Housing agency in Pike: Conerney have Pike real estate agents listing houses and property for sale and rent in Pike.
We at Conerney housing agency in Pike offer a wide range of services to buyers and sellers. The Conerney team, which is located in a prominent office in the heart of Pike, combines experience and local knowledge to help with your move. Whether you’re buying, selling, renting, letting or interested in property management in Pike, you can count on a personal and tailored service that’s second-to-none
We have been trading in the area for over 20 years and have helped countless local people move home. As part of a network of estate agents, we help at every step, from mortgage services and conveyancing to EPC’s and surveys. Find housing agency in Pike with Conerney, the number one Ireland property portal.
- Skilled and hard working team of professionals, combining over 20 years of estate agency experience.
- Competitive fees and excellent customer care for all lettings services
- Out of all agents on our area we have the most stock on the market therefore a larger client base.
- Open 6 days a week, with a 7 day a week viewing service, and out of hours numbers we ensure we’re available at times to suit our customers.
- Range of specialised property services including mortgage advice, home conveyancing, surveys, new homes, and a homefinders service
- Prominent High Street location in the heart of Pike.
- Offer a premium marketing pack with professional photography, an extensive home information guide and glossy brochure to up sell your home.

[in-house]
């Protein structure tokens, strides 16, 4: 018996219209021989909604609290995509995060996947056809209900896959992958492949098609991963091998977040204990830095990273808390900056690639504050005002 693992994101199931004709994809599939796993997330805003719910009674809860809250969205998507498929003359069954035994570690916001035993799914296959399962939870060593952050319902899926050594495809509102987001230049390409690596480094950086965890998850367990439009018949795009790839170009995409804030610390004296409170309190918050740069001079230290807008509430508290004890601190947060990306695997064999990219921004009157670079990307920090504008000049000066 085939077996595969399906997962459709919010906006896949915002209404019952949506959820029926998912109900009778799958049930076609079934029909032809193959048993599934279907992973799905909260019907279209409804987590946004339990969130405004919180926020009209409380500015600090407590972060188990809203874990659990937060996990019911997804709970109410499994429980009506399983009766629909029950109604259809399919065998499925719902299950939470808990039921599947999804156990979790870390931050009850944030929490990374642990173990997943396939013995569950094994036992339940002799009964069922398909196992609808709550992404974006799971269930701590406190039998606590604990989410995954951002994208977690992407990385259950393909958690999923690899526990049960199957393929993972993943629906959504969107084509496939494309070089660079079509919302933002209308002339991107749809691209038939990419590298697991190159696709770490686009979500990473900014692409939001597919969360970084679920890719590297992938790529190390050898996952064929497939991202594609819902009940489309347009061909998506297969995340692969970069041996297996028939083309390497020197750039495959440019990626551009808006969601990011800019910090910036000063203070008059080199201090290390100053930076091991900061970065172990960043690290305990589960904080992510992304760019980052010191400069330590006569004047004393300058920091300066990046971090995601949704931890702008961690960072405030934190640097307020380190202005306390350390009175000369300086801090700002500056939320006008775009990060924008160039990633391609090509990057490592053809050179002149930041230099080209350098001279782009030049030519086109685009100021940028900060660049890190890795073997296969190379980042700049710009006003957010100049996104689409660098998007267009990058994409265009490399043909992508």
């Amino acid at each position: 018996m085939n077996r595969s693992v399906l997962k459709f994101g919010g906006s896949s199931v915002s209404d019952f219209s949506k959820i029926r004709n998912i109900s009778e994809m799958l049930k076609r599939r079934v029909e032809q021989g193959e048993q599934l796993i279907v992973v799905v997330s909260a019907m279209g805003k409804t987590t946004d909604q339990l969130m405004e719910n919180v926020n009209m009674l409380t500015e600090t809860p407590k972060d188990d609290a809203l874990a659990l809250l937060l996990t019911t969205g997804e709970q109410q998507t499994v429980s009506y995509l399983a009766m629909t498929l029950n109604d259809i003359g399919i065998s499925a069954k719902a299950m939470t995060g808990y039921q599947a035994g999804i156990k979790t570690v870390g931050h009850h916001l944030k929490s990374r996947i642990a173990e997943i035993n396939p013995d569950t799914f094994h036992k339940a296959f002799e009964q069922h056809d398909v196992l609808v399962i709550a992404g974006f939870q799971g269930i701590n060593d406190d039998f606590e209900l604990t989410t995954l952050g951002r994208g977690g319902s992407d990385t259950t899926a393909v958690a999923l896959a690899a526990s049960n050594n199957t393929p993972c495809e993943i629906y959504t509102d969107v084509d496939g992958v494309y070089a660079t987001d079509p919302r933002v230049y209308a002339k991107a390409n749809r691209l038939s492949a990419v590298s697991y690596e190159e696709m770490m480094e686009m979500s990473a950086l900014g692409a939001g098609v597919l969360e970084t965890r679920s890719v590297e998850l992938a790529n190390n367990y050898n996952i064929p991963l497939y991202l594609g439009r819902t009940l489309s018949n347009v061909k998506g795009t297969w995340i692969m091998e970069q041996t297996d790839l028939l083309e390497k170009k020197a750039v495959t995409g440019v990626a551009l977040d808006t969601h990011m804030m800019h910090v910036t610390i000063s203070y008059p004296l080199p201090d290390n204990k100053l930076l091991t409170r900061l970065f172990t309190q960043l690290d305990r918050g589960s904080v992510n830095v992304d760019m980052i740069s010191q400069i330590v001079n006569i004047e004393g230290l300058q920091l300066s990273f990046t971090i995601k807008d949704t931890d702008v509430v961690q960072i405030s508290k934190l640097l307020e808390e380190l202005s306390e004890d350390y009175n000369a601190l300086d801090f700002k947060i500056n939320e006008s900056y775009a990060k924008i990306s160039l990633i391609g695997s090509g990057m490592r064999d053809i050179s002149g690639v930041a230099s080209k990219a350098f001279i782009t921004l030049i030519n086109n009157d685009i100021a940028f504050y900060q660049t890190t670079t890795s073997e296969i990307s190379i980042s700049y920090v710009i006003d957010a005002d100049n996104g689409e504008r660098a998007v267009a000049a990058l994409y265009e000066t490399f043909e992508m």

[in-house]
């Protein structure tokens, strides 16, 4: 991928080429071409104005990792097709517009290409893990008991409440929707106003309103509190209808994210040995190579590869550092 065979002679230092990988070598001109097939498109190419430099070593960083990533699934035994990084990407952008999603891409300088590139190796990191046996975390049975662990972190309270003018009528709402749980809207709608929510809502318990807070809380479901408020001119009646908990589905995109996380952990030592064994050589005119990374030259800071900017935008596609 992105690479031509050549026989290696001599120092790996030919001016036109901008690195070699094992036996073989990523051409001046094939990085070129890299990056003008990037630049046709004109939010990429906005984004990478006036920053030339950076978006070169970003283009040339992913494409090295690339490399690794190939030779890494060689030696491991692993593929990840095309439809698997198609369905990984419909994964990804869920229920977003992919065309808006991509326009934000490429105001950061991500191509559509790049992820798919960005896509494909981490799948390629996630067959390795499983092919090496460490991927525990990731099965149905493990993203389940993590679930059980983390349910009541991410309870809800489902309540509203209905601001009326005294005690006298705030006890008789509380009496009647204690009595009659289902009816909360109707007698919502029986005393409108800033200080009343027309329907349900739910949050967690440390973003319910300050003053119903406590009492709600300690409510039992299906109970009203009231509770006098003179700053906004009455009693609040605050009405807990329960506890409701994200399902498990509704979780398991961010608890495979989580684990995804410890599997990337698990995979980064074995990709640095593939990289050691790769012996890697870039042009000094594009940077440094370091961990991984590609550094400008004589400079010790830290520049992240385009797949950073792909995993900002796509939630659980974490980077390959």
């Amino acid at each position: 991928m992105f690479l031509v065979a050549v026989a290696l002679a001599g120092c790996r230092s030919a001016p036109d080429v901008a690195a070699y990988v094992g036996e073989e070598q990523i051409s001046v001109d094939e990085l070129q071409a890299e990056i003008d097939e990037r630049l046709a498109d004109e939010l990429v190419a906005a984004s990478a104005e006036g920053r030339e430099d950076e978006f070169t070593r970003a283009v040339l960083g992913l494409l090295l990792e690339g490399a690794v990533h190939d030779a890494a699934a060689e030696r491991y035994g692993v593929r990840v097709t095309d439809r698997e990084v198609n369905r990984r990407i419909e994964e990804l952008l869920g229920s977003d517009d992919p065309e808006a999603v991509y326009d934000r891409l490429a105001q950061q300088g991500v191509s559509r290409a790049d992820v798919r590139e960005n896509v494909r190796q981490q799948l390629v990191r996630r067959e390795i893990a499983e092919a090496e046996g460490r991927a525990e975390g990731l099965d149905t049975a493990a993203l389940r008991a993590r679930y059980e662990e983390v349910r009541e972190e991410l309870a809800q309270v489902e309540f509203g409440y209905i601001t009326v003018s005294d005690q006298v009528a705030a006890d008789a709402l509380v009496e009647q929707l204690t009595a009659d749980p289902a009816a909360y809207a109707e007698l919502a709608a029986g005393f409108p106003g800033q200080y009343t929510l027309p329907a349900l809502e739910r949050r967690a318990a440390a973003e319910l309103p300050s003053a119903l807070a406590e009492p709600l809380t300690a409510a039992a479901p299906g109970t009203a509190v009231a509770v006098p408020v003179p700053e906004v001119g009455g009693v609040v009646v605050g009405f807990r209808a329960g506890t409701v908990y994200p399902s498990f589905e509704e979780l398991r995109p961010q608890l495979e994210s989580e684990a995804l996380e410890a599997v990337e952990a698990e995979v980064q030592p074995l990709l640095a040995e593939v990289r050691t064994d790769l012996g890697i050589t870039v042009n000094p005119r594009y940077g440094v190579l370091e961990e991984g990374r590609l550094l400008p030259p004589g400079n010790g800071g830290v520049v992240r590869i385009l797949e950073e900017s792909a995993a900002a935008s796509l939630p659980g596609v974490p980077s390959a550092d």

- Unique marketing package available for all new instructions including Home ID & Audio tour.
- All of our properties are Featured on DAFT and MYHOME.
MEET THE TEAM
Contact the leading Housing agency in Pike
: Conerney Pike housing agency listing the best property for sale and to rent in or around Pike. Talk to us now about selling and letting your home or search for properties with Conerney Pike Estate Agents.
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How to choose an housing agency
We look at practical methods to shortlist, work out with and handle estate agents.
1. Ask for suggestions
This may seem an obvious place to start, but ask good friends, member of the family and associates who have recently moved which estate agents they used and exactly what they thought of them.
Likewise search in your area at the “for sale” and “offered” signs; it’s an useful sign of the agents that work well in your location.
2. Examine market qualifications
Estate agents now need to be members of The Property Ombudsman or The Surveyors Ombudsman Scheme.
Numerous estate agents will likewise be members of trade bodies. Membership implies that they have to comply with a standard procedure, which may suggest a greater level of professionalism and diligence. Trade bodies to watch out for are:
Guild of Professional Estate Agents (GPEA).
National Association of Estate Agents (NAEA).
Royal Institution of Chartered Surveyors (RICS).
You need to be able to research this without having to set foot in an estate agent’s branch. Members of these plans will be yelling about it on their websites.
3. Go undercover.
Visit your shortlisted estate agents as a potential purchaser looking for a residential or commercial property like your home. Take notice of how they behave and ask yourself 2 questions:.